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Friday, November 7, 2014

Practical application of "search" command in tracking wounded deer

By Darren Doran (and FC Theo von Moosbach-Zuzelek)

I finally got a chance to hunt last night for myself. I passed a small buck and when I got out of the woods there was a message from a hunter needing help to recover a deer. He had shot the buck from a ground blind at 2:10 and watched him cross an 100 yard rye field and lay down on the edge of it and a hedge row. He could see blood low on the deer’s side with his binoculars. The deer was there for about 40 minutes then got up and walked with difficulty into the hedge row.

The hunter snuck out of the blind and looped around the deer by going up the neighbor’s driveway. He tried to get another arrow into the deer but it didn’t make through the brush. The deer got up and was gone. The hunter searched until dark and found a couple drops of blood on a tractor road between the hedge row and the standing corn.

The weather forecast for today originally called for a drenching 2 inches of rain. I checked the forecast and it had been scaled back to steady rain starting in the night and ending in the afternoon. I elected to take the track in the morning to give the deer plenty of time to die.

I arrived at 7:30 and it was raining steady but not that bad and there was no wind. When I start Theo I always start at the hit site even if the is no blood there. If the hunter has an arrow, I will let Theo smell it, if not, I tell him to “search”. The reason for this is that I want Theo to end up at the hunter’s first blood sign. If he does, that I’m pretty sure he knows what deer we want before he even smells blood.

In this case there was no arrow. Theo searched around the bait piles in an ever winding circle and suddenly he tracked across the rye field right to the bed. There was still visible blood despite the rain and you could see it on both sides of where the deer had laid. Theo tracked down the hedge row through it and onto the tractor road where the hunter had found the last blood. Theo tracked down the road then turned into the corn. This seemed logical to me and I went with him. After a while he tracked out of the corn and to a large green field and into it. At this point I was starting to have my doubts. He then cut the corner and headed to another brushy hedge row and I thought, well this is better, he might be right. We got in there and it was apparent he didn’t have it.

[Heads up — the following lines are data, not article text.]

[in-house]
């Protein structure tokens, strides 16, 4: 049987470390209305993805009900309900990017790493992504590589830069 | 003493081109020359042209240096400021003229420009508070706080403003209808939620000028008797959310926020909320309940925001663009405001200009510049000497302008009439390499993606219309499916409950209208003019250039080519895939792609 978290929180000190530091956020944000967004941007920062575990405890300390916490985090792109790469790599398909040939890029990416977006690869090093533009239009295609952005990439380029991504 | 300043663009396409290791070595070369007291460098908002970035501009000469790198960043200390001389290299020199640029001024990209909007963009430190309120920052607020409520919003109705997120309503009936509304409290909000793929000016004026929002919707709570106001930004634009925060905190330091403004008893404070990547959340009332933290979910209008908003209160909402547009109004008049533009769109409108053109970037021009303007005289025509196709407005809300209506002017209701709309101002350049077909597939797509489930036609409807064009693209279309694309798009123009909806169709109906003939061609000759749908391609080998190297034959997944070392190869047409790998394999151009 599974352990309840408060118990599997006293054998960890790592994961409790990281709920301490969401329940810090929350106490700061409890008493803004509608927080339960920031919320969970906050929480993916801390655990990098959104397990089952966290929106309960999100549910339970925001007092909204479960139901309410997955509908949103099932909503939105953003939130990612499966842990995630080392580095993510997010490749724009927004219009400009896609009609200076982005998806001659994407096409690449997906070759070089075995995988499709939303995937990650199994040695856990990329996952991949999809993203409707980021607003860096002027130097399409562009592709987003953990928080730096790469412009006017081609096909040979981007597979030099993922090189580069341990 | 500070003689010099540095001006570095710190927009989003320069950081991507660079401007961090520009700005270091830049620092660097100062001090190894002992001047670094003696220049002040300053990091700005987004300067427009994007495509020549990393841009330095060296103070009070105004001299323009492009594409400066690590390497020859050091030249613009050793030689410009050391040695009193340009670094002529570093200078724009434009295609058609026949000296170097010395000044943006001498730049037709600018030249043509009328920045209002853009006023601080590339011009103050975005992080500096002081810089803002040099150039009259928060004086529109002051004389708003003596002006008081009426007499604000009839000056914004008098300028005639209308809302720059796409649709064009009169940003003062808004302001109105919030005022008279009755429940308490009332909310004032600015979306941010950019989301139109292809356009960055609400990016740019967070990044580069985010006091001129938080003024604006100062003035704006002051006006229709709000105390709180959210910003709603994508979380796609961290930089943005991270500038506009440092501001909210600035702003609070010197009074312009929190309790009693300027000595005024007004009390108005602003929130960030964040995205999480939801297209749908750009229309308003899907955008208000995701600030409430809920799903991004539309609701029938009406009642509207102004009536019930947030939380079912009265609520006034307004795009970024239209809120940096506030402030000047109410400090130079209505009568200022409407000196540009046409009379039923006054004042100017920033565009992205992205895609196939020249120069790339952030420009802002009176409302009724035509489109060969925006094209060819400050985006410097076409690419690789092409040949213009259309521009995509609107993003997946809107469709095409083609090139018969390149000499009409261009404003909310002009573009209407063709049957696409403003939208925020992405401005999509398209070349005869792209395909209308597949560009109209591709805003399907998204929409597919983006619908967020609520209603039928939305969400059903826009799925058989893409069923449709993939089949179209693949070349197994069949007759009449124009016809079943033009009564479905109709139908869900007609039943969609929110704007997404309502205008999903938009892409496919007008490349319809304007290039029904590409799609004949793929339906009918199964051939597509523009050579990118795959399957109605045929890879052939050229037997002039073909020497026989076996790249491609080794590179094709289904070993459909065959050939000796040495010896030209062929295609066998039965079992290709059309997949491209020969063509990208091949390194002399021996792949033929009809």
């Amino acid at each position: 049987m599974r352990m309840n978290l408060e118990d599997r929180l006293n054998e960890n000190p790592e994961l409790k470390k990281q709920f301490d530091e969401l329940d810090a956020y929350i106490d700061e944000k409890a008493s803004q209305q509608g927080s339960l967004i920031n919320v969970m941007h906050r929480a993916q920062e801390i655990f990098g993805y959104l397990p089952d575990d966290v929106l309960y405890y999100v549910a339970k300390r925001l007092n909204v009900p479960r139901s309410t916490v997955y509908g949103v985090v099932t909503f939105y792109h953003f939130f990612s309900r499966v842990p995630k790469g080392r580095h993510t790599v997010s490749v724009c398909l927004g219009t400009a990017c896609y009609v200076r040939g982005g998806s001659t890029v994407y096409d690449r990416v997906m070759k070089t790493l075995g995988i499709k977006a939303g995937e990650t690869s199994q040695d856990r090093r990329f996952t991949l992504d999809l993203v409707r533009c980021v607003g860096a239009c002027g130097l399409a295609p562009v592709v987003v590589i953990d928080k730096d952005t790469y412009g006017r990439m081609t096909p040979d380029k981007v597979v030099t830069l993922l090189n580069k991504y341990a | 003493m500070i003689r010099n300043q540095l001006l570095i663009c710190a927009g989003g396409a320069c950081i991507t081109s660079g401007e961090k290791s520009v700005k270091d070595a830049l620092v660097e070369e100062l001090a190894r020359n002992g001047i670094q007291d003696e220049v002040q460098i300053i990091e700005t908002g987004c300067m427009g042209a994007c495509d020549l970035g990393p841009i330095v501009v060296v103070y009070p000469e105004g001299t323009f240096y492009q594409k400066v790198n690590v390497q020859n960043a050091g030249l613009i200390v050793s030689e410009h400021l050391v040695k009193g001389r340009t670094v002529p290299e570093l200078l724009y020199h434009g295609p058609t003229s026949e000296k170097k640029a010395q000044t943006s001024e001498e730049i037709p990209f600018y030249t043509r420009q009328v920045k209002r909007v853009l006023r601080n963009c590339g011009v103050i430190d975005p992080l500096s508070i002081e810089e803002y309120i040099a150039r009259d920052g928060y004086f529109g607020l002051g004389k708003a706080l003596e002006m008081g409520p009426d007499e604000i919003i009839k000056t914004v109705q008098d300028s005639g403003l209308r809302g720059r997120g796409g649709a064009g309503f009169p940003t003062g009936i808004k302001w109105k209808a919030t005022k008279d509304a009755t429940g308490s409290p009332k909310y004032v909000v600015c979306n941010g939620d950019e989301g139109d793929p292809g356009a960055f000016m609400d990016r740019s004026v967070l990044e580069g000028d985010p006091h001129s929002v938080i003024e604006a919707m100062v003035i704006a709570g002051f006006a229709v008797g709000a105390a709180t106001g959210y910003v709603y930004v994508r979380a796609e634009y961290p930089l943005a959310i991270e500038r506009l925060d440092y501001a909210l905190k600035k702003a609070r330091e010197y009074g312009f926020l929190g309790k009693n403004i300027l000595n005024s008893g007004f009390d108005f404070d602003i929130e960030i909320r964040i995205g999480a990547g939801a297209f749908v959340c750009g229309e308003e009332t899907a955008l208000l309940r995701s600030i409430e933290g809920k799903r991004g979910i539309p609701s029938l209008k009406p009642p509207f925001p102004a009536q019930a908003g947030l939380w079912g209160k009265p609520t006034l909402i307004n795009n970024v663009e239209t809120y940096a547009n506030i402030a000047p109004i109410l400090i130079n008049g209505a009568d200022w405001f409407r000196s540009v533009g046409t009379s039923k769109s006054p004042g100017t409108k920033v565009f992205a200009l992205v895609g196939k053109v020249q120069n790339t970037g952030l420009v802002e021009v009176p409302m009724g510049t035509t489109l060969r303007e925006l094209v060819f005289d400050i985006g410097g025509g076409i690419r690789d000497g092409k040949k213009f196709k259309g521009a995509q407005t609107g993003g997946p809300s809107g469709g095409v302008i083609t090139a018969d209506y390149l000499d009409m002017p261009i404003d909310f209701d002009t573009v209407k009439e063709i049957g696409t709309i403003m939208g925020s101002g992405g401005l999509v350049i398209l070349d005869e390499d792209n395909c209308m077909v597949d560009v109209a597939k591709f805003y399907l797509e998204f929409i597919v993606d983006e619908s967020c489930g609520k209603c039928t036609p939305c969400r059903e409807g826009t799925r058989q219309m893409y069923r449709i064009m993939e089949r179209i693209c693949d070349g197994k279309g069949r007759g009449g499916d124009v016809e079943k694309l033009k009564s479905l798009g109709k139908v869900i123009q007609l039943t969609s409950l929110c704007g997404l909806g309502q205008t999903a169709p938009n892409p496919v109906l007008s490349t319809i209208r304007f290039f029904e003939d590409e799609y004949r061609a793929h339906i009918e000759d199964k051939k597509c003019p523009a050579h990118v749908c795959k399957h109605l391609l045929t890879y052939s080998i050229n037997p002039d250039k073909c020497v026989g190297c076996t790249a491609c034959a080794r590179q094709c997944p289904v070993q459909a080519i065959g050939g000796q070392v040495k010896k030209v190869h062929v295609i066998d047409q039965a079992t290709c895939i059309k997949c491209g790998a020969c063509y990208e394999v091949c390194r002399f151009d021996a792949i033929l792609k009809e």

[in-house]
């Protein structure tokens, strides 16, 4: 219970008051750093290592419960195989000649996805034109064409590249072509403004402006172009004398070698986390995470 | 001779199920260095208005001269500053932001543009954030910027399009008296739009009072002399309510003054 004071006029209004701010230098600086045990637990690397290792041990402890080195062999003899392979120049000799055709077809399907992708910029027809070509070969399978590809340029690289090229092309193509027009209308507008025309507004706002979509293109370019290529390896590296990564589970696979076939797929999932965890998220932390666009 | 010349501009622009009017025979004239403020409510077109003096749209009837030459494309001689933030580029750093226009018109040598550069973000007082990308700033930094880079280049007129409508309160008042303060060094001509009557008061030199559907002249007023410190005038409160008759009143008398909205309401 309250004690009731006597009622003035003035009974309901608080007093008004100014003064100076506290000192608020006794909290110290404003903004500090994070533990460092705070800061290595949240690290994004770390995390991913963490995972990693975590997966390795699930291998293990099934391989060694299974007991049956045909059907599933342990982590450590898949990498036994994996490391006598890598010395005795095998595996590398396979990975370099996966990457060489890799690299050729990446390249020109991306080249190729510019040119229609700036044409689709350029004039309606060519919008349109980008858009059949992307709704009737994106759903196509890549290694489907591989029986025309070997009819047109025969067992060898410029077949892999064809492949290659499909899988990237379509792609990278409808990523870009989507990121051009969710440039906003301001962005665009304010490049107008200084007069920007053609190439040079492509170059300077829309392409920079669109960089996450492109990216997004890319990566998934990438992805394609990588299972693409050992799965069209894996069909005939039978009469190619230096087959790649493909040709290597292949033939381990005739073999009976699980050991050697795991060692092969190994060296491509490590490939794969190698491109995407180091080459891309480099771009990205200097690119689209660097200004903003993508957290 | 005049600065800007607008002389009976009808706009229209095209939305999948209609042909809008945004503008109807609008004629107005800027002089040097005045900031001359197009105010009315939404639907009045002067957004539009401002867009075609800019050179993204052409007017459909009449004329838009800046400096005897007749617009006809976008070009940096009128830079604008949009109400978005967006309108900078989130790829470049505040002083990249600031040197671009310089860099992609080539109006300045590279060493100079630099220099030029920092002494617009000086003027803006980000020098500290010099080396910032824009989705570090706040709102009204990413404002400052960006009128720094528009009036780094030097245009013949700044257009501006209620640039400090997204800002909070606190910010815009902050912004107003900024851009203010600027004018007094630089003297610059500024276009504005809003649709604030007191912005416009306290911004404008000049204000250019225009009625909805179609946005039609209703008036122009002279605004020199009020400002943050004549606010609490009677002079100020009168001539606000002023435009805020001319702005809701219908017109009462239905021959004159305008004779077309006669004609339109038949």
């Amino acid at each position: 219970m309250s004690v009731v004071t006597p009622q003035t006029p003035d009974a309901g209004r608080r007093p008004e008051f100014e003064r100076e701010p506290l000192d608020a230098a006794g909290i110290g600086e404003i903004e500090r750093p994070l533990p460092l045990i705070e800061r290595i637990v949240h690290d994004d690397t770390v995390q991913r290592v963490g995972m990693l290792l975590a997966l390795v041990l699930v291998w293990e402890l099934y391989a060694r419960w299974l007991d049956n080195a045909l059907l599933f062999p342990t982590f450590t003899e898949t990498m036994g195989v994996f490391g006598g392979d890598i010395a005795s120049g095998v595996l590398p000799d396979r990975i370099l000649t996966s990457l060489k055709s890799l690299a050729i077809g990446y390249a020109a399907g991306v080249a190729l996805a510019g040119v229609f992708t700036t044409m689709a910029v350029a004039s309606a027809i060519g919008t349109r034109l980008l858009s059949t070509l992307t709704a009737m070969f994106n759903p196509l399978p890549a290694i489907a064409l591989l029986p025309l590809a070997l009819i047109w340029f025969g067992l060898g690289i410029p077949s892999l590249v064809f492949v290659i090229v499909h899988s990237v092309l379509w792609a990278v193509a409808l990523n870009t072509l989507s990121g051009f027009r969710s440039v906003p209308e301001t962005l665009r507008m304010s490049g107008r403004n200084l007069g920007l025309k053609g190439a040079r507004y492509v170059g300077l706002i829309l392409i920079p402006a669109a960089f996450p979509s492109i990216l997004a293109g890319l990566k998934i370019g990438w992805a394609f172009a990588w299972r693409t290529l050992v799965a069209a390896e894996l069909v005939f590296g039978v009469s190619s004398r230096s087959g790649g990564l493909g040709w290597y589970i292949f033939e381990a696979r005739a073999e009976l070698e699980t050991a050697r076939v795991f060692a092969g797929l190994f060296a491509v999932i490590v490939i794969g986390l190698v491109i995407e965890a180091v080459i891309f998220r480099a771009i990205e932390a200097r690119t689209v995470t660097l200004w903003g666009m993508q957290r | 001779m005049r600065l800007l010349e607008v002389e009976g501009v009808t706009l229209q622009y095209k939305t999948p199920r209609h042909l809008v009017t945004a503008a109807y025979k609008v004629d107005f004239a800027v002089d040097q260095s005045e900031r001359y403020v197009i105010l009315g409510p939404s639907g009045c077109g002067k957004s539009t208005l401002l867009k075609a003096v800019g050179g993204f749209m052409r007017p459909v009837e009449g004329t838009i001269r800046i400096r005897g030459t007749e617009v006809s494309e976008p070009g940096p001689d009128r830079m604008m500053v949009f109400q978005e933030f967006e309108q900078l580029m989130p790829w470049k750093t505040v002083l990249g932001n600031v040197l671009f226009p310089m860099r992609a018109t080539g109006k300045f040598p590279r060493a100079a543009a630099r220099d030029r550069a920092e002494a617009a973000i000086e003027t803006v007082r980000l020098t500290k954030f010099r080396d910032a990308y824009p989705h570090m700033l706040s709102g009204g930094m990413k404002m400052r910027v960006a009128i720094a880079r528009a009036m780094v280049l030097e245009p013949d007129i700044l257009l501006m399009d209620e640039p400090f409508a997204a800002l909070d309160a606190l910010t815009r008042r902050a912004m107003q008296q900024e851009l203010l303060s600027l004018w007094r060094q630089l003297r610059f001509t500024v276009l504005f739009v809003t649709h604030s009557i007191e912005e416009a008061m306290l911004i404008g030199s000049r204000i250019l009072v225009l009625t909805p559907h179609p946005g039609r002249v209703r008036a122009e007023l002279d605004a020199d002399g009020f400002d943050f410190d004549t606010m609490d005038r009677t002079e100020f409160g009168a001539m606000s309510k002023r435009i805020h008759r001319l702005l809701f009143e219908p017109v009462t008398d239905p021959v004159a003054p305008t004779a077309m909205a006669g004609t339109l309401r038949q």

This problem of dropping the right line and taking the fresher line I believe has started because during the last 5 recoveries we have done, we have put out our deer and went hot. It’s almost as if now he expects it to happen. What I’ll do in this case if I think he’s wrong is I just stop on the line. I don’t say a word to him and I let him pull against the leash. This may take a half a minute but I just stand there. If he’s not right or not sure he’ll pick up his head and most times he comes back down the leash. I then tell him in a stern voice “get back on the line find the blood”. If he went too far from the know line and this command is not reasonable, I pick him up and restart. That’s what I did in this case and we went back to the first bed.

Theo tracked right to the last blood and it was obvious that this deer had spent a lot of time in this area. Theo smelled what could have been beds from this deer. He then began to systematically search every deer run in the hedge row along the corn field. We got to the end to where the corn ended and the green field began and he began searching the runs to the left of the corn in the hedge row but between the green field. He went about 100 yards and wanted to go back to the last blood and we did. This time he was searching the corn side of the hedge row. He would go in, search, come back out, go down and go back in, search and come back out. 

This went on for a while then all of a sudden he didn’t come out and the leash was still going out. We were on a different line from the first trip through the corn and I went with him. I told the hunter to look down the rows as we went through them in case the deer was laying there. I couldn’t see Theo but I could see the tops of the trees and I knew we would be out of the corn soon. I did see some white hair on the track but it could have come from any deer. I never saw any blood on the line except for the first bed. Theo tracked out of the corn and into a hedge row next to a horse corral. I stayed put at the edge of the corn and I could tell he was searching. He came out of the hedge row and down along the corral and stopped. This is where a 50 foot lead comes in handy. I asked him to “search here’’ and he came back to me and went back into the corn and in 20 yards he had the deer. I don’t know if the deer came out of the corn and back in or he just missed it, but neither the hunter nor I saw it laying in the row as we passed.

This track took almost 2 hours. I love watching this dog trying to figure out a track. He knew where he last smelled the deer and he knew the line had to be there. The way he systematically picks apart the terrain is just a pleasure to watch. The way he buries his nose in the ground under leaves or raises up to smell high weeds or brush are his natural working style. I’ve never taught him anything like this. You can almost see the thought process on his face when he’s searching and he never gives up.

Theo’s reputation in Jersey is growing. I haven’t placed an ad anywhere in the state this year and my phone doesn’t stop ringing. I have successfully tracked for the research professor in charge of our tracking permit as well as the Division of Fish and Wildlife on a game violation case. Leashed tracking dogs are starting to turn heads in the right places. I’m starting to get a good feeling about the probability of legalization in the state, but only time will tell.

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